Gibberellic acid and flower development

There’s a great article in Plant Growth Regulation that looks at sepals and their role in rose flower development. It appears that they provide significant photosynthate (sugars and such) for flower development and also produce gibberellic acid. In addition, when they are removed and there is less GA, the flower has greater sensitivity to ethylene.

So, with what we already know about the potential to prevent pollinated flowers from aborting as easily with GA applications about 10 days after pollination, it would be very wise for us to keep our sepals in good shape. I do not remove them at emasculation, but a friend of mine does. My thoughts were just that why should I wound more of the flower than I need to and they may help shade the hypanthium tissue some so the young seeds do not bake in the sun as much. THere appears to be more going on than that considering what was learned about their role with GA. Following is the article which can be accessed part way down this site:

Contribution of sepals and gibberellin treatments to growth and development of rose (Rosa hybrida) flowers

pp. 255-261



An earlier thread that seems to fit in with this one:


Very interesting. After reading this, the first question that popped into my head was, how might the sepal gibberellic acid affect the pollination and development of seeds? I searched lightly with that in mind and came upon the following two articles:

Increased barley haploid production following gibberellic acid treatment[/url]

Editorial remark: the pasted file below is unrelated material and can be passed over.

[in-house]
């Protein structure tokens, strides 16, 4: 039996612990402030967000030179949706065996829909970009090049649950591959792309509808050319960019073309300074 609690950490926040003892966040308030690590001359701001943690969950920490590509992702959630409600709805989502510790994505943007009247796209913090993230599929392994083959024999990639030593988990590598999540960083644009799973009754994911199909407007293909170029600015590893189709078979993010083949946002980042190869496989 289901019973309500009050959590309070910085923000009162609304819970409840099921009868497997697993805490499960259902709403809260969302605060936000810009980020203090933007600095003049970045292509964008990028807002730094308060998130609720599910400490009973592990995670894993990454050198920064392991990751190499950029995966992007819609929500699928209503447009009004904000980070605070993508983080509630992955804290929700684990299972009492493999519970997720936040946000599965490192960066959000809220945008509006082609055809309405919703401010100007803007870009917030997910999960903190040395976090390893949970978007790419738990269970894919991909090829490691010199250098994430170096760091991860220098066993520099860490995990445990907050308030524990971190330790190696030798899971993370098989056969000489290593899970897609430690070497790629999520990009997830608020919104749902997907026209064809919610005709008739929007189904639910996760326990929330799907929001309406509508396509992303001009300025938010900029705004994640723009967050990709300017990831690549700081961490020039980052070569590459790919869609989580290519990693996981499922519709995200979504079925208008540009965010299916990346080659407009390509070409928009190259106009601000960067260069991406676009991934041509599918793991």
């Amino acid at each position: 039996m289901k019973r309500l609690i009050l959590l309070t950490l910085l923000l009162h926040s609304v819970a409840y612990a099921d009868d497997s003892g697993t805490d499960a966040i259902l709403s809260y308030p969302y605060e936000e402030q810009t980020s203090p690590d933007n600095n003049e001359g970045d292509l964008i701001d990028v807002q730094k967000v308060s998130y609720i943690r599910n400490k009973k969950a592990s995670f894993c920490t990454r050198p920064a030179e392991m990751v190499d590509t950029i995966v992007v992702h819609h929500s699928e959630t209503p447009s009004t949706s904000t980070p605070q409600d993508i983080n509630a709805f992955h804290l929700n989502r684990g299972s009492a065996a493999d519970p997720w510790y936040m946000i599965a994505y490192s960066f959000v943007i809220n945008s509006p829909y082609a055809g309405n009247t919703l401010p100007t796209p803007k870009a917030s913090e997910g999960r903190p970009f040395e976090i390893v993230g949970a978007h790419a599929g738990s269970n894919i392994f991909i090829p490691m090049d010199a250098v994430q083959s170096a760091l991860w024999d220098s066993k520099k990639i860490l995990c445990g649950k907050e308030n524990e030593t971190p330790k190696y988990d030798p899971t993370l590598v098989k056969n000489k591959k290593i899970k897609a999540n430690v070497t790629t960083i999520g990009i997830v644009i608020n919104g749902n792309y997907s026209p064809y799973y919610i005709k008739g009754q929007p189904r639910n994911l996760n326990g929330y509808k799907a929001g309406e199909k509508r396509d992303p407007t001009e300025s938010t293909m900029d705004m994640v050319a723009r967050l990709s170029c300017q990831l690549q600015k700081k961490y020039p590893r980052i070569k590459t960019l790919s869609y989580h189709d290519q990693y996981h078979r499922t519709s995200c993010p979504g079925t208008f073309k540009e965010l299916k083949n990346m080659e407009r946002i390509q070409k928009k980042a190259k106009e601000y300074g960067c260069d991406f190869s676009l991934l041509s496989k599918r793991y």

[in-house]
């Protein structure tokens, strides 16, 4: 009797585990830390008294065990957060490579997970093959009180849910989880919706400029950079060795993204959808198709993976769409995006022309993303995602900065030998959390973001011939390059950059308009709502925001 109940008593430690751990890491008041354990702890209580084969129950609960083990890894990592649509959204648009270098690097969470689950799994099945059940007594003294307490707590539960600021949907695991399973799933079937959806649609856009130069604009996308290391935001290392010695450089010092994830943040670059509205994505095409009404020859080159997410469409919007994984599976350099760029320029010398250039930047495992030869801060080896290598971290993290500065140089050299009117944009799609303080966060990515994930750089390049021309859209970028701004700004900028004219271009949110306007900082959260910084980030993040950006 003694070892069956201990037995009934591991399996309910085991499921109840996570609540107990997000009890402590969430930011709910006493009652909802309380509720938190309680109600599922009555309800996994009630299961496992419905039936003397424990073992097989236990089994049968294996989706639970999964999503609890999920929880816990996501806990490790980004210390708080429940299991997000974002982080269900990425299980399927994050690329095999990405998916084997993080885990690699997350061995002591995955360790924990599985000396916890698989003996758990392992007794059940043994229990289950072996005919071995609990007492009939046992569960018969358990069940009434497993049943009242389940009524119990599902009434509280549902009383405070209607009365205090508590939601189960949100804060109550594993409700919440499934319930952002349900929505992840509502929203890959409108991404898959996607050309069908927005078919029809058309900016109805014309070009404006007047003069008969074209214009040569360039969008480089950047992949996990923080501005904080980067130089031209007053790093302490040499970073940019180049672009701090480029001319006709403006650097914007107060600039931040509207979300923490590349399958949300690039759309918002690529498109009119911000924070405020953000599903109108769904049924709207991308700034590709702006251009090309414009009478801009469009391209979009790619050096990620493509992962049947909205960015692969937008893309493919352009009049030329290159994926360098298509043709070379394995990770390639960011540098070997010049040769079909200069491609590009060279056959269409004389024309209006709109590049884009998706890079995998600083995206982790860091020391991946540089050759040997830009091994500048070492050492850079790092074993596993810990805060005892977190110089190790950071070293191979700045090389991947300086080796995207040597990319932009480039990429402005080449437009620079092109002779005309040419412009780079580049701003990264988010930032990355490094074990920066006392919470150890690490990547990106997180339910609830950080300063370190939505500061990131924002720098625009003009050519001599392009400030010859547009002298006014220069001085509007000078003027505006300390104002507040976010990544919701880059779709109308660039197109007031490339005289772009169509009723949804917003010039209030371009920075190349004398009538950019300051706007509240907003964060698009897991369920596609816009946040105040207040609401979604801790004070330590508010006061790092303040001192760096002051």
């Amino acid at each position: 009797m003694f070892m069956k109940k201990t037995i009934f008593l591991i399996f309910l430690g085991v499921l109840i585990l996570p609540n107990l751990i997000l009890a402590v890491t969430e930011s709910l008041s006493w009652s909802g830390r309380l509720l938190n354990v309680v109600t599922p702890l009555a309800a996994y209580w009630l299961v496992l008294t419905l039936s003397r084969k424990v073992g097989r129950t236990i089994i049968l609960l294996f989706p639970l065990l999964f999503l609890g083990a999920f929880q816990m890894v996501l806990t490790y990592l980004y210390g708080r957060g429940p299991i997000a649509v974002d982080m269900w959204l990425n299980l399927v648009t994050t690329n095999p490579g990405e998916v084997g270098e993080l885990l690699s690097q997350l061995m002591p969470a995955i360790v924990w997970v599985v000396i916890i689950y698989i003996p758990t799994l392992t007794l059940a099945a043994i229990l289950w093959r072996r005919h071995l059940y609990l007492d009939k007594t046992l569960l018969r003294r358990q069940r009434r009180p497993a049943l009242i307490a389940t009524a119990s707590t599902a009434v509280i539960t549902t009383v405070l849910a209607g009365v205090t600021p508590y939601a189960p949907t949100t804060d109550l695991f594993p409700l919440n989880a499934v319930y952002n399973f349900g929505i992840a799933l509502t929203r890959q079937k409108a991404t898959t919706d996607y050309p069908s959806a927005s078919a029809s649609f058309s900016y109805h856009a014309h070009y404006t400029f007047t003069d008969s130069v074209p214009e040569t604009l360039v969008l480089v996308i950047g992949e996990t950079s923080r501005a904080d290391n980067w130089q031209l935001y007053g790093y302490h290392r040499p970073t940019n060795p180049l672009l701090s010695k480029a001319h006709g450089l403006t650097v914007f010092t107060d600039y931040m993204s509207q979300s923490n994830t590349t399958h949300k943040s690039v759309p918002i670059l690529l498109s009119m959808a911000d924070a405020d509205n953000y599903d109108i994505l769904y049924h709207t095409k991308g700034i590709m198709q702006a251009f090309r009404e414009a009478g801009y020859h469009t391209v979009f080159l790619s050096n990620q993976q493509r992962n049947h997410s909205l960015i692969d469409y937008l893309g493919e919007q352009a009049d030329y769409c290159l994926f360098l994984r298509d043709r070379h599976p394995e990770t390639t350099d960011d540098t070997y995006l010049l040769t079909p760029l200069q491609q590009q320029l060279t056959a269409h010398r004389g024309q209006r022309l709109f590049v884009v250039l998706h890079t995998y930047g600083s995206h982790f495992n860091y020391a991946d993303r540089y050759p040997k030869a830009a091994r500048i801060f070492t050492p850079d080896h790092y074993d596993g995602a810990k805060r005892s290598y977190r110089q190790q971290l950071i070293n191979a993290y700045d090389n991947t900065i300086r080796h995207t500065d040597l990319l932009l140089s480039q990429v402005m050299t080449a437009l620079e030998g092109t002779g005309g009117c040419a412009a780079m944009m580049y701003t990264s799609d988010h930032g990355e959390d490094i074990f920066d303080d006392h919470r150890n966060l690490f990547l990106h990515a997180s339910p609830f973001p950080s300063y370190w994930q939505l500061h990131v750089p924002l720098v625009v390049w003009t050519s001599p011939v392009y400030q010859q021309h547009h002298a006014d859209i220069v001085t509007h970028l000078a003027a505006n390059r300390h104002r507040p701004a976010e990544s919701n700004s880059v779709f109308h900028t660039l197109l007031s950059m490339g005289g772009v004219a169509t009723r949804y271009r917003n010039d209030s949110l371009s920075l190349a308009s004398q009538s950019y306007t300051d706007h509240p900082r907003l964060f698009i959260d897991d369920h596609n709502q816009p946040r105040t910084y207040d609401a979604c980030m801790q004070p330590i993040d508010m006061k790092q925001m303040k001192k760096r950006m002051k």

Effects of gibberellic acid treatment for pollen sterility induction on the physiological activity and endogenous hormone levels of the seed in safflower[/url]

(you’ll need the Acrobat reader for the second one, a .PDF document)

What was suggested to me from these is that while applying extra gibberellic acid to developing ovaries is probably not a good idea as it might effectively reduce the quality and germinability of the embryo by disrupting the rose’s internal hormones, leaving the sepals intact to produce natural gibberellic acid in the right quantity might prove very helpful. On the other hand, the Plant Growth Regulation study was only concentrating on petals and flower development by removing sepals very early (in young bud stage?) and didn’t get into the effects on developing seeds or hips, so it’s at least possible that the plant makes up for any gibberellic acid missing in those parts after sepals are removed. Also, sepals degrade over time on most rose hips, some dehiscing altogether - so if they play any role in the seeds’ early development, it’s probably still safe to remove them after some period of time, although the benefits of sepal removal are also probably reduced over time. I would be especially careful to leave sepals now if I suspected ethylene might be causing problems, so this might be particularly useful to those who breed in enclosed spaces like a greenhouse or when the flower is being pollinated right after an emasculation.

I’m a bit torn now, because removing sepals around the time of emasculation was an important defense for me against hip rot during the warm, humid time of year that most roses have their main flush here. Sepal giberellic acid, if it’s beneficial to breeders, is only useful if the hip actually doesn’t rot anyway of course, so I wonder if there might not be some happy medium - roses have five sepals, I wonder if it needs them all, or would two be good enough? Is there any way I could easily shelter the young hip with sepals to prevent excessive moisture buildup? Much more to ponder… thanks for sharing this with us, David.